The Dragon and the George

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Nelson Doubleday, 1976 - Dragons - 244 pages
3 Reviews
Through no fault of his own, the once human Jim Eckert had become a dragon. Unfortunately, his beloved Angie had remained human. But in this magical land anything could happen. To make matter worse, Angie had been taken prisoner by an evil dragon and was held captive in the impenetrable Loathly Tower. So in this land where humans were edible and beasts were magical--where spells worked and logic didn't--Jim Eckert had a big, strange problem. Copyright Libri GmbH. All rights reserved.

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User Review  - Jean_Sexton - LibraryThing

Another blast from my past. I remembered laughing as I read it years ago; I laughed again. And yet, there were things to think about: what is honor, what is bravery, what is the right thing to do. I ... Read full review

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User Review  - LisaMaria_C - LibraryThing

I enjoyed this greatly. The basic premise is one you see a lot in fantasy fiction--Jim Eckert, a present-day man of our world, is transported into a magical medieval world of talking beasts and ... Read full review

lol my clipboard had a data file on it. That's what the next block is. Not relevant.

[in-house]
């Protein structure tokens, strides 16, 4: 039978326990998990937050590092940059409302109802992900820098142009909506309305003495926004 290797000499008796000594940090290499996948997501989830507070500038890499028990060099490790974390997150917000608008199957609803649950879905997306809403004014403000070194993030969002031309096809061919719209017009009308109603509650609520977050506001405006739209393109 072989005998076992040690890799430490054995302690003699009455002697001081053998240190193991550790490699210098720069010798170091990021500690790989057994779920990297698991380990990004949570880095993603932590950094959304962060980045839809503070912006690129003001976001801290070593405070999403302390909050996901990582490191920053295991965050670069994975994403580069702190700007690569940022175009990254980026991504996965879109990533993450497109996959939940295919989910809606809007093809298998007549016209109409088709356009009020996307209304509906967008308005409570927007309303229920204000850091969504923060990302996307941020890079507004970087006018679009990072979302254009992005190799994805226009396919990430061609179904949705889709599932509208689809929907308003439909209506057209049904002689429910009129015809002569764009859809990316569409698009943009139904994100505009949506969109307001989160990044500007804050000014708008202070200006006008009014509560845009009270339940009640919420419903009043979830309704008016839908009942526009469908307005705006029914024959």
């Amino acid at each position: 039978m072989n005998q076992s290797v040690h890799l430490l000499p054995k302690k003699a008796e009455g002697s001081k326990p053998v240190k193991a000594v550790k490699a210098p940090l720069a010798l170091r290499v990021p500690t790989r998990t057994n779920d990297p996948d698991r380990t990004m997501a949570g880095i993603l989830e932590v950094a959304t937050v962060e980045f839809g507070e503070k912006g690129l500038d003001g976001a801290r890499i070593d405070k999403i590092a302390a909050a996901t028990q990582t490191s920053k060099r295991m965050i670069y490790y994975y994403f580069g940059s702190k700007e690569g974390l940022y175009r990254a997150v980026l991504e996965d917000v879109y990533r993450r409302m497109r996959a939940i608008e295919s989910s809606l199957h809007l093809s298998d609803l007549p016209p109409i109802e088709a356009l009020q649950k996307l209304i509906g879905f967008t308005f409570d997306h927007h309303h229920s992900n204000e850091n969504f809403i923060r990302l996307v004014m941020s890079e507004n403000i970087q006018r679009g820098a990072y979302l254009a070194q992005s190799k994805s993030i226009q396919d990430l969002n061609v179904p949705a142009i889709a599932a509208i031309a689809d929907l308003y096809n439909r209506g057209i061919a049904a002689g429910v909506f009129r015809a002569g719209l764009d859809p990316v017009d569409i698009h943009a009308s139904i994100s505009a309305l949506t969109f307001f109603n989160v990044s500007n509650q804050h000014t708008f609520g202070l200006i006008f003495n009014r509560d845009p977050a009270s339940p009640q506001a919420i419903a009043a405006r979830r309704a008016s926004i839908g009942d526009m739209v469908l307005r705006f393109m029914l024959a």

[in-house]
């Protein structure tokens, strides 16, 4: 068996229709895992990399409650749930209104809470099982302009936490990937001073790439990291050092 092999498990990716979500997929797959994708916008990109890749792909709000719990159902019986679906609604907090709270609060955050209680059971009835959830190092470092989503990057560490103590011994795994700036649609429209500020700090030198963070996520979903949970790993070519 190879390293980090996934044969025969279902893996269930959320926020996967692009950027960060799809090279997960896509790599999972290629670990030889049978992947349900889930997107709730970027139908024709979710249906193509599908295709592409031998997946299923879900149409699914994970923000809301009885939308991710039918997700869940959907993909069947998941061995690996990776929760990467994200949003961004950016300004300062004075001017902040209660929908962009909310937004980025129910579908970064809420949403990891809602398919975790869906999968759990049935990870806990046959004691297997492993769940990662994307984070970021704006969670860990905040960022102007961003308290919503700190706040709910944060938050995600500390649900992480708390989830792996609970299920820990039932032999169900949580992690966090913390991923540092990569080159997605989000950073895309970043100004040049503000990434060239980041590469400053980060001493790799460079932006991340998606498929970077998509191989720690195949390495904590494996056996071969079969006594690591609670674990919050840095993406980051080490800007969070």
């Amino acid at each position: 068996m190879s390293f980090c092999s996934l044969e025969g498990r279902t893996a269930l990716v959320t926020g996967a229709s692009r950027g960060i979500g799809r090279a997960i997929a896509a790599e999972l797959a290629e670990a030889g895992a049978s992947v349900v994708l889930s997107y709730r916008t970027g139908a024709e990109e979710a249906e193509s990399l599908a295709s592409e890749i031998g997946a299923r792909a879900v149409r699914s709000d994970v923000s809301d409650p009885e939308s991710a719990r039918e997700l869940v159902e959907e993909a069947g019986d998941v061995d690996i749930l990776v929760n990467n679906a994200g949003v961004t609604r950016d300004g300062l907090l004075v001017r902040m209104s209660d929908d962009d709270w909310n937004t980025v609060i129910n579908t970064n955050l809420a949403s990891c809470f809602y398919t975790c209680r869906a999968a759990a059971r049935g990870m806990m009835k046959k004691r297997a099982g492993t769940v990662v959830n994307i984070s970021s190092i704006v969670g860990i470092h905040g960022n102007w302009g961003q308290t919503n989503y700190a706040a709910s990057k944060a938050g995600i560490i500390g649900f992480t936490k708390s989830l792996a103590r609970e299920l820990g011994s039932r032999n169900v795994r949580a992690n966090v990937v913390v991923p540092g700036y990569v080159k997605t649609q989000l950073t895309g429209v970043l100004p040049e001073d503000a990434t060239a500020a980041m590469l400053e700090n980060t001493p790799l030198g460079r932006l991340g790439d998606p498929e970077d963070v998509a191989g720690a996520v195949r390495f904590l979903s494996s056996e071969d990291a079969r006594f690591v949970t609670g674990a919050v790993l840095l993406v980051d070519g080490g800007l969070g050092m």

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About the author (1976)

A naturalized American who was born in Canada on November 1, 1923, Gordon Rupert Dickson is a popular science fiction writer. Dickson graduated from the University of Minnesota in 1948 and made his home in Minneapolis. Among his many novels, especially notable is Soldier, Ask Not, which won the Hugo Award in 1965. For many years, Dickson's most engrossing project was his Childe Cycle, a series of novels about humanity's evolutionary potential, which included a group of futuristic books that are popularly known as the Dorsai Cycle. Dickson also wrote hundreds of short stories and novelettes including Call Him Lord, for which he received a Nebula Award in 1966.

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